Clinical and Research News
Soluble Beta Amyloid Grows As Alzheimer’s Culprit
Psychiatric News
Volume 37 Number 1 page 20-20

A new study reported in the December 4, 2001, issue of Proceedings of the National Academy of Sciences is adding to the controversy surrounding the exact cause of Alzheimer’s disease.

The new report suggests that the progressive degeneration of memory that is the hallmark of the disease may develop even in the absence of the disease’s characteristic amyloid plaques.

Researchers at the Institute of Physiology of the Academy of Sciences of the Czech Republic studied two types of mice, both engineered—in different ways—to overproduce beta amyloid precursor protein (β-APP). β-APP, when cleaved by the brain enzyme gamma secretase, results in amyloid β peptides of various sizes. Many researchers have zeroed in on the 42-amino-acid-long amyloid chain (Aβ42) as the likely culprit in the development of the brain plaques commonly found on autopsy of patients with Alzheimer’s disease (Psychiatric News, December 21). However the question of whether the insoluble fibrillar form found in plaques, soluble forms of amyloid, or other intracellular peptides are more harmful in the development of Alzheimer’s disease remains quite controversial.


The Czech team engineered two different strains of mice, both of which do not form Aβ42 plaques, but do have diffuse amyloid β deposits that follow the anatomic selectivity seen in Alzheimer’s. The patterns of the deposits also resemble the early Alzheimer’s-like deposition of amyloid β that is seen in young-adult patients with Down syndrome.

The researchers then tested the mice in the Morris Water Maze, a standard device for testing spatial learning abilities. They found age-dependent learning and memory deficits in both strains of the genetically altered mice.

In addition, the researchers tested the mice for their ability to perform several other tasks, including active and passive place-avoidance tasks and open-field tests, to assess "normal" behaviors under known conditions.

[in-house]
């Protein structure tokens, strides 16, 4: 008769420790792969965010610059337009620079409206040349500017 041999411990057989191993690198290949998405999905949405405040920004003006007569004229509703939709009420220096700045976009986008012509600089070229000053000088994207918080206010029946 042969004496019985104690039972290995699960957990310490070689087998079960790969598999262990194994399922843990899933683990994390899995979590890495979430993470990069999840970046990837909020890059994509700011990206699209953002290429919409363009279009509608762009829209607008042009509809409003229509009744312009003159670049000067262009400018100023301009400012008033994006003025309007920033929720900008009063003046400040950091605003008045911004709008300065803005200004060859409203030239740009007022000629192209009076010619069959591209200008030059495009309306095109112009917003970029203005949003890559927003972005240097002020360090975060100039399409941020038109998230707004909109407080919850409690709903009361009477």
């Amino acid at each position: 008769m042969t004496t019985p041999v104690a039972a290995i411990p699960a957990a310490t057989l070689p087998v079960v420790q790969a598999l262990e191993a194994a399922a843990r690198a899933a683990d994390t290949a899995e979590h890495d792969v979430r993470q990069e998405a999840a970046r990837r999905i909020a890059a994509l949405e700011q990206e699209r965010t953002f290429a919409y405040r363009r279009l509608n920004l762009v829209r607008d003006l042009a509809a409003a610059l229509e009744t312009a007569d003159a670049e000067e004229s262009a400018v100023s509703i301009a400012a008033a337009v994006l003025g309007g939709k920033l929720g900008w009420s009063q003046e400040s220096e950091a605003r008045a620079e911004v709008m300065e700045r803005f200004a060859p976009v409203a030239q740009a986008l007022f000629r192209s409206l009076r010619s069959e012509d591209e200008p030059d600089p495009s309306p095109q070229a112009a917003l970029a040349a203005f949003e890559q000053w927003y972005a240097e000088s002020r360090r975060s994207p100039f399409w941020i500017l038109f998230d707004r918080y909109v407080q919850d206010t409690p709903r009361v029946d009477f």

In these tests both strains of genetically altered animals performed normally. This, according to the researchers, indicated that the overexpression of β-APP did not lead to overt dementia.

"Our study demonstrates that overexpression of β-APP, at levels that are commonly observed in Down’s patients and presumably early Alzheimer’s disease, results in specific spatial learning and memory deficits that are age related," the researchers conclude. "Most importantly, our transgenic animal model does not develop amyloid plaques, suggesting that increased levels of soluble Aβ40/42 or [related fragments] are involved in the development of cognitive deficits."


The current study is not the first to stir controversy over the connection between plaques and Alzheimer’s. Soluble forms of β amyloid have been a hot topic in research circles for some time (Psychiatric News, June 1, 2001).

"In the past few years, many investigators have come to believe that soluble Aβ, or what I like to call ‘invisible amyloid,’ is more important than the amyloid deposits or plaques," said Edward Koo, M.D., an associate professor of neurosciences at the University of California at San Diego and a noted amyloid researcher. "Indeed, this harkens back to the old days when plaques and tangles were called ‘tombstone artifacts’ to implicate them as not being central to the disease process."

Koo noted that, logically speaking, "there has to be a stage of pre-aggregated/prefibrillar deposits of amyloid that exist in the brain. This is increasingly being studied and would appear to be more important for disease pathogenesis."

The report "Specific Spatial Learning Deficits Become Severe With Age in β-amyloid Precursor Protein Transgenic Mice That Harbor Diffuse β-amyloid Deposits but Do Not Form Plaques," can be accessed on the Web at www.pnas.org by searching on "Koistinaho."

Proc. Natl. Acad. Sci. USA20019814675

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